For those coming to Dublin for a few days, the Dublin Area Rapid Transit (DART) line which runs along the coast from Malahide in the north to Greystones in the south can be handy. There are 3 stations in the city centre (Tara St, Pearse St and Connolly station) and in about half an hour you can go north to Howth or south to Dun Laoghaire. This is of course a commuter line so will be busy during rush hour in morning and evening.
To get a breath of fresh air
The DART is reasonably cheap. And by taking it to Howth in the north or to Bray in the south you can walk up onto the cliffs for a brief bracing walk.
Bray is also useful if you find the hotel situation a bit difficult in Dublin as it is a seaside resort - a bit downmarket - but possessing rows of B & B establishments.
If you're thinking about a daytrip from Dublin to one of the nearby towns, the DART train service will probably be your best option.
The trains are relatively clean and the ride is efficient and on time. I only took the DART twice. The first time, I headed from City Centre (Connolly Station, North of the Liffey) to Sutton Station (one stop before Howth) and the fare was 1.70 Euros. For the same price, I rode back from Malahide Station to City Centre.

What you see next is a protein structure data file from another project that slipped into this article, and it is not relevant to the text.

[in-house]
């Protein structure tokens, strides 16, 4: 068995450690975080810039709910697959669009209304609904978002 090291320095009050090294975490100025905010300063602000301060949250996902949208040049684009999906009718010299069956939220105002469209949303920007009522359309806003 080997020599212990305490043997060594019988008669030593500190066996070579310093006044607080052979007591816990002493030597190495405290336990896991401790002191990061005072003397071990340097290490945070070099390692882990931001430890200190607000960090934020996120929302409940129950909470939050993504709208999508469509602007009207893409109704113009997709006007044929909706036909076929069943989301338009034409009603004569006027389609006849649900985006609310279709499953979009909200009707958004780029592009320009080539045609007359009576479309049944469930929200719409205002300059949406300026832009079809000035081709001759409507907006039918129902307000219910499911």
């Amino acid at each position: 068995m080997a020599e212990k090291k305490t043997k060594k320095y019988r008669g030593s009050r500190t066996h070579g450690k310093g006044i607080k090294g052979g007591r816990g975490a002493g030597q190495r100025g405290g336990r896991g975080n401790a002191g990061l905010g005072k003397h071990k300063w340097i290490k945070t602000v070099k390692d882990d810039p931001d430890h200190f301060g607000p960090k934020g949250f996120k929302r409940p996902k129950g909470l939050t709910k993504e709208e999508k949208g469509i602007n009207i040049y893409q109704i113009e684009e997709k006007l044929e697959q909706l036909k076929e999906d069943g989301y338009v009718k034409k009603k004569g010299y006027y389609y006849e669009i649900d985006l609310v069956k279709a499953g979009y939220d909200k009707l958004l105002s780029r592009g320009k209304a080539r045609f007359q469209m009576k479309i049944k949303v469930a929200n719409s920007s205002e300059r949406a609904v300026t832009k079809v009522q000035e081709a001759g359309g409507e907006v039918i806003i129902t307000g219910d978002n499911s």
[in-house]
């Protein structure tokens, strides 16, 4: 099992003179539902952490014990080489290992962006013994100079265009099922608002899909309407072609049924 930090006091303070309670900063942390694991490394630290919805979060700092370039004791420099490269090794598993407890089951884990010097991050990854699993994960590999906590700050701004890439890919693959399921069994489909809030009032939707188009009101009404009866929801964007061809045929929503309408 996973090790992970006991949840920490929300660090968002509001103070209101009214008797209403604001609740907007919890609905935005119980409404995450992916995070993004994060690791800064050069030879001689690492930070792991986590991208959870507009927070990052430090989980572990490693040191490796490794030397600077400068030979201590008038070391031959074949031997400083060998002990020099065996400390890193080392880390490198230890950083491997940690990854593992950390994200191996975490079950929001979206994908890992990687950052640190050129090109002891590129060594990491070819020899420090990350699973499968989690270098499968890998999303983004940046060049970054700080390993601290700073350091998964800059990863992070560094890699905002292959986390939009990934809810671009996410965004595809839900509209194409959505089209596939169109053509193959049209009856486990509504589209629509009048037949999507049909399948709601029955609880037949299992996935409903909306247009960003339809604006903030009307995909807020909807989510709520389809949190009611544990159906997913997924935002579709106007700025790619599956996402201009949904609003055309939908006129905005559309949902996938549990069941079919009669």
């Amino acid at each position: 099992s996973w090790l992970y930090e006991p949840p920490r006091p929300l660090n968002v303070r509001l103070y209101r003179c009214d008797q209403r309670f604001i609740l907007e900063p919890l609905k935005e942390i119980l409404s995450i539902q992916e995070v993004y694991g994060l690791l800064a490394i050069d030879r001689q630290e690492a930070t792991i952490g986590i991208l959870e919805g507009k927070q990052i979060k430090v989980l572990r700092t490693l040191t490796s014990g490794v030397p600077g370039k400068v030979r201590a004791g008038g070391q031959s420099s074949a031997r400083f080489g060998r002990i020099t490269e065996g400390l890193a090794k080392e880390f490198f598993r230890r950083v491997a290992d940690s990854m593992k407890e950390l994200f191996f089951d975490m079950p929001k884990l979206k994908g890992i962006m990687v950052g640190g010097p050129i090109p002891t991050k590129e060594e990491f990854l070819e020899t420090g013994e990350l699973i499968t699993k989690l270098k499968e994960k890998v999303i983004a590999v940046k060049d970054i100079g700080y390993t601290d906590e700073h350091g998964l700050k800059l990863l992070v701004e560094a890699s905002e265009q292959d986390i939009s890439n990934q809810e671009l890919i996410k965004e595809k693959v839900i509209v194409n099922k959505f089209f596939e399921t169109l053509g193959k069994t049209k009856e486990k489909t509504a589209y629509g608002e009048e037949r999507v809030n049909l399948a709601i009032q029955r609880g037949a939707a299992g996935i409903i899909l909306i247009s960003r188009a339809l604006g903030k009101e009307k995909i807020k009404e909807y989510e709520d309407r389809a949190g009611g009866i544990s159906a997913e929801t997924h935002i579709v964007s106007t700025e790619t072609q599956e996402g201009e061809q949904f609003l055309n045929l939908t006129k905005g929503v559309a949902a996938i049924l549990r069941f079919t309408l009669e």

For a complete list of fares and more information, check out the website.
As you can see from this DART map, the train services mostly the coastal coast that curves through Dublin. There are some great towns to visit along this route, many of which are basically outer suburbs where many rich Dubliners live (Bono from U2 lives in Killiney, south of Dublin).
The DART Dublin area rail transport is very efficient and modern. With signs showing how much longer till the next train and voice recordings clearly announcing stops, it is a great way to get around. Use it to go 20 minutes or so north to Howth and Malahide or south towards Bray. Great views at any of the destinations...going south will afford more views along the way. Also, a Rambler pass will cost you about 6euros and you'll be able to travel as much as you like.